Are all of those iCloud+? Probably not. There are, after all, just under 20 million people who pay for Apple TV+. And Apple has some other subscriptions, like the iPhone Upgrade Program: pay a monthly fee to always have the latest and greatest shiny new iPhone.
But most of them are.
Drop your guess wherever you wish, but to me, it looks pretty clear that literally hundreds of millions of people, and likely something near 600 million or higher pay for at least a little bit of extra iCloud space. The base price is literally 99 cents/month in the U.S., and with HD photos and 4K videos and Pro Res, basically everyone with a modern iPhone needs iCloud+.
That means almost everyone, and it almost means disproportionately the most valuable users with the most disposable income.
Sure, there are some caveats (and the bomb is soft)
Yes, it will take some time. iOS 15 will take some months to fully percolate through the iPhone userbase, and yes, right now Private Relay is in beta, is buried in settings, and needs to be turned on manually.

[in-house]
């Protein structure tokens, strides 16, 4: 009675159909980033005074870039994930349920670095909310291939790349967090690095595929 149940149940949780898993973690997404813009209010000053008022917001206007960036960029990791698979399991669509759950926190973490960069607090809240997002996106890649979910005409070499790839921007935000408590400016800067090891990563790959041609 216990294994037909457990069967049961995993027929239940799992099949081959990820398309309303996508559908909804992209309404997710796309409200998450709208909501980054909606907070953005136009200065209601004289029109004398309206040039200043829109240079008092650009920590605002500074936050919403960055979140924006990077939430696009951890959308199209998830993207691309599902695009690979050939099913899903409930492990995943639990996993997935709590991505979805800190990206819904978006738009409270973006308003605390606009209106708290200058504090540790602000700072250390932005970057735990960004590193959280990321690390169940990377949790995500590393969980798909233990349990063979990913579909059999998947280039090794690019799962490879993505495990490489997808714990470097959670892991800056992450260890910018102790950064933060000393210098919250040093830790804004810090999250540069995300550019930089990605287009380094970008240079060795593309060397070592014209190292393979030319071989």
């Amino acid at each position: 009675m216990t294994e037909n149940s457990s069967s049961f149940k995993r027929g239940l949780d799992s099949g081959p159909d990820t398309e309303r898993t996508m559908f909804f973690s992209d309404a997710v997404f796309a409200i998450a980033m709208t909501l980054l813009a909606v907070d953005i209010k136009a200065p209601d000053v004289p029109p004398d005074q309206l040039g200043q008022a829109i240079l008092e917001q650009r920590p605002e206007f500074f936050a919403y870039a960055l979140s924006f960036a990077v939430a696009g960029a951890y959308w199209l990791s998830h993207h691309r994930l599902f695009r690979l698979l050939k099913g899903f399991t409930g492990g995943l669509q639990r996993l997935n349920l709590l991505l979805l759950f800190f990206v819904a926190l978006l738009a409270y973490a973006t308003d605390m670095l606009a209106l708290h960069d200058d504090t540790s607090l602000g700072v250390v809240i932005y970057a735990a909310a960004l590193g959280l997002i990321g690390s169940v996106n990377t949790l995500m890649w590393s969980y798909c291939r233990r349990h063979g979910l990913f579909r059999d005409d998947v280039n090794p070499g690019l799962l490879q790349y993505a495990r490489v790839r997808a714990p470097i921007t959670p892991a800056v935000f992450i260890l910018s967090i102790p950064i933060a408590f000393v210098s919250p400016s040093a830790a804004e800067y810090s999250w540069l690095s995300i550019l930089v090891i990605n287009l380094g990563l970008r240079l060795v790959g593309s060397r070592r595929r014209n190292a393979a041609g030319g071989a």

(Plus — you’re right — some Apple customers use Chrome or other browsers.)
Also, there are some countries Private Relay is not available in. Apple doesn’t offer Private Relay in China, Belarus, Colombia, Egypt, Kazakhstan, Saudi Arabia, South Africa, Turkmenistan, Uganda, the Philippines, and Russia. (Those countries, of course, want to see what their citizens are doing digitally.)
But, just like ATT in iOS 14.5 — and don’t forget it was originally scheduled to arrive six months earlier with iOS 14 — Private Relay and other Apple privacy innovations will almost certainly be rolled out to the wider and eventually complete iOS ecosystem just about everywhere else.